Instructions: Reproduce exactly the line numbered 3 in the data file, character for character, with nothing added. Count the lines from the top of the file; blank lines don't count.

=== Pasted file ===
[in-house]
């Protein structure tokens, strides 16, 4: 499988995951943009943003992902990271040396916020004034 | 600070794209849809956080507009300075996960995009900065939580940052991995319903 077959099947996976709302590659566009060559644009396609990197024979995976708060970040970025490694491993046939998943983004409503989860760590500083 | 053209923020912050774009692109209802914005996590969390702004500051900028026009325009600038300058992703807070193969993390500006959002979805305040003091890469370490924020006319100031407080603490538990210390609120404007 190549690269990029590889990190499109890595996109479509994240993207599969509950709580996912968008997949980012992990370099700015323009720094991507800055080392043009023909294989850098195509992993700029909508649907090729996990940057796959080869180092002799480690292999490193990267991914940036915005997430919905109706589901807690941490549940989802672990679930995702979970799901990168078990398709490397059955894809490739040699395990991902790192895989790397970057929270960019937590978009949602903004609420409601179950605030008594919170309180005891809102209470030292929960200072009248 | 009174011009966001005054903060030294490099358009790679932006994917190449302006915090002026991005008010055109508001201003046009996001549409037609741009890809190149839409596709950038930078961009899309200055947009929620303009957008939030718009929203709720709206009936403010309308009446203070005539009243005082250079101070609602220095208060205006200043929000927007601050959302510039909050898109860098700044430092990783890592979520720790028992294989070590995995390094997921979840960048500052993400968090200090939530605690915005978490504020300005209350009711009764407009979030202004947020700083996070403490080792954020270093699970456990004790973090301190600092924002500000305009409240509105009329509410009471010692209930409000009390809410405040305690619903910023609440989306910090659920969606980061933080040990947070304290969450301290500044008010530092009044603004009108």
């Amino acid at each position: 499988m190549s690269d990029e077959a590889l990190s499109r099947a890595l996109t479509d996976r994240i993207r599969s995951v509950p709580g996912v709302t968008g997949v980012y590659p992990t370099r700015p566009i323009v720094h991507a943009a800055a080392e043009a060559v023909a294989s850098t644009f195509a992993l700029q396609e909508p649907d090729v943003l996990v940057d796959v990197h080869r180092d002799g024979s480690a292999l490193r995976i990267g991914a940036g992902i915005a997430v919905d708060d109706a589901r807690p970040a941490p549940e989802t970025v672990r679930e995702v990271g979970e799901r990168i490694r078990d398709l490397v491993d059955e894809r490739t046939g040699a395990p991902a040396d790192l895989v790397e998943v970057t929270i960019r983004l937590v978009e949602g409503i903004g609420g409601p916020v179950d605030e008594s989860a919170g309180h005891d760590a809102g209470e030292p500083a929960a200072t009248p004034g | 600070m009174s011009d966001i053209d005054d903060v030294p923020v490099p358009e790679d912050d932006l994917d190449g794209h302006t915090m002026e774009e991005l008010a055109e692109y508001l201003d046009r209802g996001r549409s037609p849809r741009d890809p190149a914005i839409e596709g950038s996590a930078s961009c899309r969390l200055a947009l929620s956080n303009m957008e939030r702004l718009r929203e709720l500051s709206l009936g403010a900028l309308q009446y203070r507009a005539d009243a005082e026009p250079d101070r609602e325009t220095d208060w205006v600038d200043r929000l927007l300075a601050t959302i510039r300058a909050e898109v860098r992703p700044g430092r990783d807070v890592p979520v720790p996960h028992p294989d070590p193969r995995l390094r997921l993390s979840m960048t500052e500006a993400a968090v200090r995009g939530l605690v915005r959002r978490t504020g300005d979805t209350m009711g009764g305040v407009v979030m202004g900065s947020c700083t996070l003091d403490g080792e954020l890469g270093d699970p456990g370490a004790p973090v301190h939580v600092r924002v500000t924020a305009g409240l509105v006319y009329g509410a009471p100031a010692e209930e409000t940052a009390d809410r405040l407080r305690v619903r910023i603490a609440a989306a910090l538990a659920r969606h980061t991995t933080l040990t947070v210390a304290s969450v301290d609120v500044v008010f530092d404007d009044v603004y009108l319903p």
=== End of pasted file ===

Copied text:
């Amino acid at each position: 499988m190549s690269d990029e077959a590889l990190s499109r099947a890595l996109t479509d996976r994240i993207r599969s995951v509950p709580g996912v709302t968008g997949v980012y590659p992990t370099r700015p566009i323009v720094h991507a943009a800055a080392e043009a060559v023909a294989s850098t644009f195509a992993l700029q396609e909508p649907d090729v943003l996990v940057d796959v990197h080869r180092d002799g024979s480690a292999l490193r995976i990267g991914a940036g992902i915005a997430v919905d708060d109706a589901r807690p970040a941490p549940e989802t970025v672990r679930e995702v990271g979970e799901r990168i490694r078990d398709l490397v491993d059955e894809r490739t046939g040699a395990p991902a040396d790192l895989v790397e998943v970057t929270i960019r983004l937590v978009e949602g409503i903004g609420g409601p916020v179950d605030e008594s989860a919170g309180h005891d760590a809102g209470e030292p500083a929960a200072t009248p004034g | 600070m009174s011009d966001i053209d005054d903060v030294p923020v490099p358009e790679d912050d932006l994917d190449g794209h302006t915090m002026e774009e991005l008010a055109e692109y508001l201003d046009r209802g996001r549409s037609p849809r741009d890809p190149a914005i839409e596709g950038s996590a930078s961009c899309r969390l200055a947009l929620s956080n303009m957008e939030r702004l718009r929203e709720l500051s709206l009936g403010a900028l309308q009446y203070r507009a005539d009243a005082e026009p250079d101070r609602e325009t220095d208060w205006v600038d200043r929000l927007l300075a601050t959302i510039r300058a909050e898109v860098r992703p700044g430092r990783d807070v890592p979520v720790p996960h028992p294989d070590p193969r995995l390094r997921l993390s979840m960048t500052e500006a993400a968090v200090r995009g939530l605690v915005r959002r978490t504020g300005d979805t209350m009711g009764g305040v407009v979030m202004g900065s947020c700083t996070l003091d403490g080792e954020l890469g270093d699970p456990g370490a004790p973090v301190h939580v600092r924002v500000t924020a305009g409240l509105v006319y009329g509410a009471p100031a010692e209930e409000t940052a009390d809410r405040l407080r305690v619903r910023i603490a609440a989306a910090l538990a659920r969606h980061t991995t933080l040990t947070v210390a304290s969450v301290d609120v500044v008010f530092d404007d009044v603004y009108l319903p």